The energy sector in India is governed by various statutes, including the Electricity Act, 2003 and the Energy Conservation Act, 2001.
In India, the first Electricity Act was enacted in 1903. Meant as a tentative measure, it was speedily replaced by the Indian Electricity Act, 1910. This 1910 Act regulated the issue of granting licenses to the licensees, the according to sanction to persons for the generation, distribution and supply of electrical energy, the powers and obligations of such persons and the takeover of their undertakings by the central government, the state government and the local authority. Later, in 1948, the Electricity (Supply) Act was enacted. It provided a basis for takeover of most undertakings by State Electricity Boards constituted under it. The Act mainly deals with constitution, powers and functions of various bodies including the Central Electricity Authority (CEA), state electricity boards, generating companies, consultative councils and local advisory committees. The National Electricity Policy and the tariff policy are prepared by the Central Government in consultation with the CEA and the state governments. These policies are meant to ensure the optimal utilization of resources such as coal, natural gas, nuclear substances or materials, hydro and renewable sources of energy. The CEA is also responsible for specifying technical standards and safety requirements for construction and operation of plants and transmission lines, advising the government and commissions on technical matters and other activities. The Electricity (Supply) Act was followed by the Electricity Regulatory Commissions Act in 1998, which mandated the creation of the Central Electricity Regulatory Commission (CERC), to which was delegated the task of setting the tariff of centrally owned or controlled generation companies. The Commission aims to promote competition, efficiency and economy in bulk power markets, improve the quality of supply, promote investments and advise government on the removal of institutional barriers to bridge the demand supply gap and thus foster the interests of consumers. The Act also mandated the creation of state electricity regulatory commissions (SERC), which were also granted powers to set tariffs. The CERC is mainly a regulatory body, in contrast to CEA which is mainly an advisory body. However, both CERC and SERC have certain advisory functions to foster competition, efficiency and investment. Besides the setting up of a regulatory mechanism, the function of CERC also includes adjudication of disputes among generating companies or transmission licensees. An appeal from CERC or SERC will lie with the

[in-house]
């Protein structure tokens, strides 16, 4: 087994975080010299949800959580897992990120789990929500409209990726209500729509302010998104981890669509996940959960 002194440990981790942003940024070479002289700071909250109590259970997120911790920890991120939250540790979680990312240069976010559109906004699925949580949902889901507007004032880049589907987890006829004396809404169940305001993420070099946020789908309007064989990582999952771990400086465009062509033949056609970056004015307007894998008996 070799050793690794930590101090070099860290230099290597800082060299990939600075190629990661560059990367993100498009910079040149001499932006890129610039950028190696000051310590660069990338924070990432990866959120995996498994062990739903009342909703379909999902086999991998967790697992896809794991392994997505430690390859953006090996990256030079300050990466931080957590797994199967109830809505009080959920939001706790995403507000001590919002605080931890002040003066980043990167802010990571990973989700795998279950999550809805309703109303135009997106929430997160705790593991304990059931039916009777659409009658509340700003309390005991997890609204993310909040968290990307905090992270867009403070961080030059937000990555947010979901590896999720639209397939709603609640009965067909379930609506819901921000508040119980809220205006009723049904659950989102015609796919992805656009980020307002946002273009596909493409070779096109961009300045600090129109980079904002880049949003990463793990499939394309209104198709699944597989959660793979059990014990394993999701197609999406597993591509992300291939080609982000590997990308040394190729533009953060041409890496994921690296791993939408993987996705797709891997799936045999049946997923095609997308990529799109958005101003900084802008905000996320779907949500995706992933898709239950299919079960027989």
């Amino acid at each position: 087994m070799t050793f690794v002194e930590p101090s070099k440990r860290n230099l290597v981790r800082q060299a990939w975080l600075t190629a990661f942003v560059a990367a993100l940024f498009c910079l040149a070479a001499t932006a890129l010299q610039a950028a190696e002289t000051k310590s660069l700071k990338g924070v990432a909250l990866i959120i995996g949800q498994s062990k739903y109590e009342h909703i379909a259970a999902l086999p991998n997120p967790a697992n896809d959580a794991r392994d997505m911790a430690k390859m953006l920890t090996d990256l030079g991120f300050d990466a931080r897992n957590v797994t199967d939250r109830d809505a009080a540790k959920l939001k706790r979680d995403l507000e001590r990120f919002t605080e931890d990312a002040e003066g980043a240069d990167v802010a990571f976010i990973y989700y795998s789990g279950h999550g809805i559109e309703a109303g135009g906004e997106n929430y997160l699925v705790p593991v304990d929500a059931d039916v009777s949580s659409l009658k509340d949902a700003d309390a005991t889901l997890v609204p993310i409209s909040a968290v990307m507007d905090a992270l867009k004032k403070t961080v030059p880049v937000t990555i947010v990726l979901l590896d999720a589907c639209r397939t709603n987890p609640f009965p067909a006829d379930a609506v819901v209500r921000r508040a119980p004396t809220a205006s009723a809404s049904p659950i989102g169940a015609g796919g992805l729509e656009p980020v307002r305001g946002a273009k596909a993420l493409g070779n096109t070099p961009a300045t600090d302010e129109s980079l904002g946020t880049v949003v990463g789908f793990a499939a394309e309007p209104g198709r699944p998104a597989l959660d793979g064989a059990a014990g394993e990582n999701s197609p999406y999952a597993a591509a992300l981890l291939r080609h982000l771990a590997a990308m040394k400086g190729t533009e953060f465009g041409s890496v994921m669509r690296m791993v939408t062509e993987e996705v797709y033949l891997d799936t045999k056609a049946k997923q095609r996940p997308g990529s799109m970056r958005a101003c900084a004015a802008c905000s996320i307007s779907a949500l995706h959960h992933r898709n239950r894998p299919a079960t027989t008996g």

Appellate Tribunal for Electricity (APTEL). APTEL has been in operation from July 21, 2005.
The Electricity Regulatory Commissions Act was followed by the Energy Conservation Act in 2001. This
Act mainly provided for the establishment of the Bureau of Energy Efficiency (BEE). BEE was constituted to reduce the ‘energy intensity’ of the Indian economy. One of the key functions of BEE is to provide policy framework and direction to national energy efficiency and conservation efforts and programs.
In 2003, the Electricity Act was enacted, which regulates generation, distribution, transmission and trading in power. It replaced the legislations that are mentioned above, such as the Indian Electricity Act, 1910, the Electricity (Supply) Act, 1948, and the Electricity Regulatory Commissions Act, 1998. CERC has been granted its quasijudicial status under section 76 of the Electricity Act. From a regulatory point of view, CERC is a key player in the Electricity sector. CERC press releases and orders are the key to understand regulations in the Indian power sector. CERC and SERC formulate terms and conditions for the determination of tariff.